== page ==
'Gold rice bowl' losing its lustre in China

BEIJING - They are no longer allowed to accept free gifts, free rides or free meals. Even mooncakes for Mid-Autumn Festival or banquets for Chinese New Year are banned. Little wonder then, that Chinese President Xi Jinping's anti-corruption drive has led to a waning of interest among young Chinese in a career in the government.

Of the 23 Chinese provinces and municipalities that have published the numbers for their respective yearly entrance examinations, 16 received 10 to 37 per cent less applicants.

In coastal Zhejiang province, the drop was 37 per cent: Only 227,000 applied for its March entrance exam, down from 360,000 last year.

The drops, which were also seen in provinces and municipalities like Hebei, Jiangsu, Fujian, Tianjin and Yunnan, reversed the broad upward trend of the past four years.

"The anti-corruption drive is a direct drop in civil servants' income," said Renmin University political scientist Zhang Ming. "And without the extras, their incomes are actually very low."

According to Zhonggong, a nationwide training school for wannabe civil servants, a head of department makes about 3,000 yuan (S$608) a month on an average in the central government, while a head of department at the provincial level makes about 2000 yuan a month.

At the Communist Party's parliamentary meeting in Beijing last month, delegates debated the issue, with several calling for civil servants' pay to be raised. But their calls were rejected by influential figures like former Shaanxi province governor Meng Xuenong, who told the press that his own 200,000 yuan annual income was "satisfactory considering my work".

Prof Zhang and other watchers cautioned against concluding that the "gold rice bowl," as it is known in China, has lost its lustre.

The national civil service examination, which recruits talent for the central government, still had a record 1.52 million applicants for its last sitting in November last year.

This works out to 77 applicants for every one position, up from 65 applications per spot a year ago.

Spots in the central government are more coveted than in provincial governments, due to the higher profile and pay, although there is no official data on the pay difference. A provincial civil servant can "upgrade" to central government and take the central examination, but only if he is appraised highly over a three-year period.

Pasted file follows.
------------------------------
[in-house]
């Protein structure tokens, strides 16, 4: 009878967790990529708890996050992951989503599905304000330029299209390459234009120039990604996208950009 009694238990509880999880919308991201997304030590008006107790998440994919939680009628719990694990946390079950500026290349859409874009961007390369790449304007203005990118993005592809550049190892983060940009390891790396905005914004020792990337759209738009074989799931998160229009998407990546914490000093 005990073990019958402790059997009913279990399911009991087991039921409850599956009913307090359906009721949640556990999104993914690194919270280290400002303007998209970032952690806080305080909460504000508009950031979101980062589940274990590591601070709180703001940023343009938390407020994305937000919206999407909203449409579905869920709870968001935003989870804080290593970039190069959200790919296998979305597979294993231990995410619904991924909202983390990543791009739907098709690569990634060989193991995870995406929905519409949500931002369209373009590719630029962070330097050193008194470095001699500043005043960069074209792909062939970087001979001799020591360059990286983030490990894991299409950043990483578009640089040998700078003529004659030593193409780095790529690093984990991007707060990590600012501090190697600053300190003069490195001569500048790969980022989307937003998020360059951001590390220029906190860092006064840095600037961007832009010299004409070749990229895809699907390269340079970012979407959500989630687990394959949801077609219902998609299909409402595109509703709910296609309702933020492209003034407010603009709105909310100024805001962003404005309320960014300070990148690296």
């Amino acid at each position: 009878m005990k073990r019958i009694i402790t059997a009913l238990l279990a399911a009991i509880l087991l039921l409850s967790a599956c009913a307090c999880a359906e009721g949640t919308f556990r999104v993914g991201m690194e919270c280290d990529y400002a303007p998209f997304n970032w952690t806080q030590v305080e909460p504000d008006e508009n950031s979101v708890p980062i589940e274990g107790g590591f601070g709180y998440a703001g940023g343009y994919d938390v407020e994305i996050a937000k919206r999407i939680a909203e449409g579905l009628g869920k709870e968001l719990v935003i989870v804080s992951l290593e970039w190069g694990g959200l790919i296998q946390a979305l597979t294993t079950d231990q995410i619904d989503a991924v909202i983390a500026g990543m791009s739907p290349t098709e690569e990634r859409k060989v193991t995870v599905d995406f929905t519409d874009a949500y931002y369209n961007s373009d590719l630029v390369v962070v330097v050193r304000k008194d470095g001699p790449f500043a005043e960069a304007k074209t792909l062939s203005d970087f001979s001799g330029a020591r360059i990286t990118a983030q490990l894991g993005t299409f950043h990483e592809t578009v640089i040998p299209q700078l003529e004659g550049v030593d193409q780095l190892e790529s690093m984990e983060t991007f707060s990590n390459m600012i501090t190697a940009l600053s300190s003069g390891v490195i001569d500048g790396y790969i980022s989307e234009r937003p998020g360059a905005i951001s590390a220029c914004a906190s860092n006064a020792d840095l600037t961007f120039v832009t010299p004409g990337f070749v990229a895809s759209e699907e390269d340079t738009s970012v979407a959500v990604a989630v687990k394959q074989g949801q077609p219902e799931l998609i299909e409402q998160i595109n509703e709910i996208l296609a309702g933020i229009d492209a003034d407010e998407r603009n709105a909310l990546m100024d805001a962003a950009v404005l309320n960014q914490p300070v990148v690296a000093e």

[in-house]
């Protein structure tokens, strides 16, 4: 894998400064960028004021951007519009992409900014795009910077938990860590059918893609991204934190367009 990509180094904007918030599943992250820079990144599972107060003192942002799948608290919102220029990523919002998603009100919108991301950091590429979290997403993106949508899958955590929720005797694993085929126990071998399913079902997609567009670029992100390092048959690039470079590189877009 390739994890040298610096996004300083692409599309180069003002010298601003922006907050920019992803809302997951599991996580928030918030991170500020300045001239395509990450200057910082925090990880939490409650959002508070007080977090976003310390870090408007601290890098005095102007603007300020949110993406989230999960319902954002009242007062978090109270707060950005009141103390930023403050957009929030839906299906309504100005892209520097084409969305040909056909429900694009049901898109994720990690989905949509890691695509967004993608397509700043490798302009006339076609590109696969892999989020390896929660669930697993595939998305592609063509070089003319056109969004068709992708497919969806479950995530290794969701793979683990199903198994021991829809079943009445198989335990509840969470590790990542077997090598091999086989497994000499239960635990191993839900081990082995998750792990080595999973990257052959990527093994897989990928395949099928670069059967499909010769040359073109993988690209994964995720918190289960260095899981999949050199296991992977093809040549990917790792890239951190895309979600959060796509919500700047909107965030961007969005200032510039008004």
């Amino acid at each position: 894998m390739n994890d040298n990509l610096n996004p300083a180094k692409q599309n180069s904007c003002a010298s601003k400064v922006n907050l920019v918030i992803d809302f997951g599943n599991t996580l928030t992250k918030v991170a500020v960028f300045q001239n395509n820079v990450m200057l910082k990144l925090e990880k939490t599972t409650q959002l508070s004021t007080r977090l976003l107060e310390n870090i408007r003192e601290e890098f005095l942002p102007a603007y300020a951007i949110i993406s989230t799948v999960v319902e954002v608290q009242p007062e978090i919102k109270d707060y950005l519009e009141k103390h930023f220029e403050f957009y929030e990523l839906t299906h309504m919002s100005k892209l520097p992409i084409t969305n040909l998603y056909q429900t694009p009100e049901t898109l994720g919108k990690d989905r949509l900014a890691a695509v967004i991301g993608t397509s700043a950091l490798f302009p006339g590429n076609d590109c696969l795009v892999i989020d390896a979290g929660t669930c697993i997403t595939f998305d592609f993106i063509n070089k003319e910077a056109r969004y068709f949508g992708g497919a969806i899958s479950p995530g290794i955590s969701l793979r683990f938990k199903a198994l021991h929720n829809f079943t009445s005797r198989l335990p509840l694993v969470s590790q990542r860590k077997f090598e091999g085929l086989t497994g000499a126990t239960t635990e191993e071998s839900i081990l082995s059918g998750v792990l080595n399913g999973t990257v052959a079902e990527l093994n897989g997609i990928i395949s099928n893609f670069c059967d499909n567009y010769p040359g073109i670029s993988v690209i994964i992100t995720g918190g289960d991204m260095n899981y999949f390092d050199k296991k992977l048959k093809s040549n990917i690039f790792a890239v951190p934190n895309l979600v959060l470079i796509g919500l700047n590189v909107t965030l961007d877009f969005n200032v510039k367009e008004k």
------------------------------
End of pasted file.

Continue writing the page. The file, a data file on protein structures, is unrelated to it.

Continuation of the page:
And despite the drop in interest in provincial government service, there are still more takers than jobs. In Zhejiang, the lower number of 227,000 applicants were still competing for only 8,995 spots.

Still, there have been several high-profile cases of senior provincial civil servants taking the leap into the private sector, a practice seen as so unwise that it is termed "xiahai" in China, which means "jumping into the sea".

Guangzhou public security department deputy chief Chen Weicai, for example, made headlines last year after he left the government for a role as vice-president of electric appliances company Zhuge.

But Chinese University of Political Science and Law public administration expert Wang Zhenyu said that an exodus from the civil service, like the one in the 1990s, is unlikely now. Then, China's reform and opening up meant a vast array of opportunities to make money in business.

"Basically, that was a time when you could open a stall by the road and get rich. But times are different now, there are fewer opportunities, competition is keen and it is risky out there."

In China, government service may not longer be a "gold" rice bowl now that the perks have been trimmed, but it is still an "iron" one, whose stability remains a big draw, said watchers.

For young Chinese like Mr Xiao Wei, 24, another reason turns them away from government service: The desire to follow their passion instead of a stable, but staid, path.

The economics researcher took the Jiangsu province's examination last year and ranked second among the hundred or so applicants in his area.

"To me, it's not about pay or perks, as I believe that to be a civil servant, one must be choosing to sacrifice for society and people," he told The Straits Times. "But I rejected it because I wanted to do something true to my heart, that would allow me to realise the true me."

For international relations student Gao Xiangwen, 22, the competition and stress of the civil service examination is more than she is willing to take.

"For my course, we would go for the Foreign Affairs Ministry and it's a very difficult and stressful experience. So I didn't want to go through that and thought that I would do my master's first and see what other opportunities come up," the Beijing Language and Culture University student said.

"Also, the Foreign Affairs Ministry would require you to go for overseas postings. And, for a girl, I don't think that's conducive to settling down and starting a family."


This article was published on April 8 in The Straits Times.

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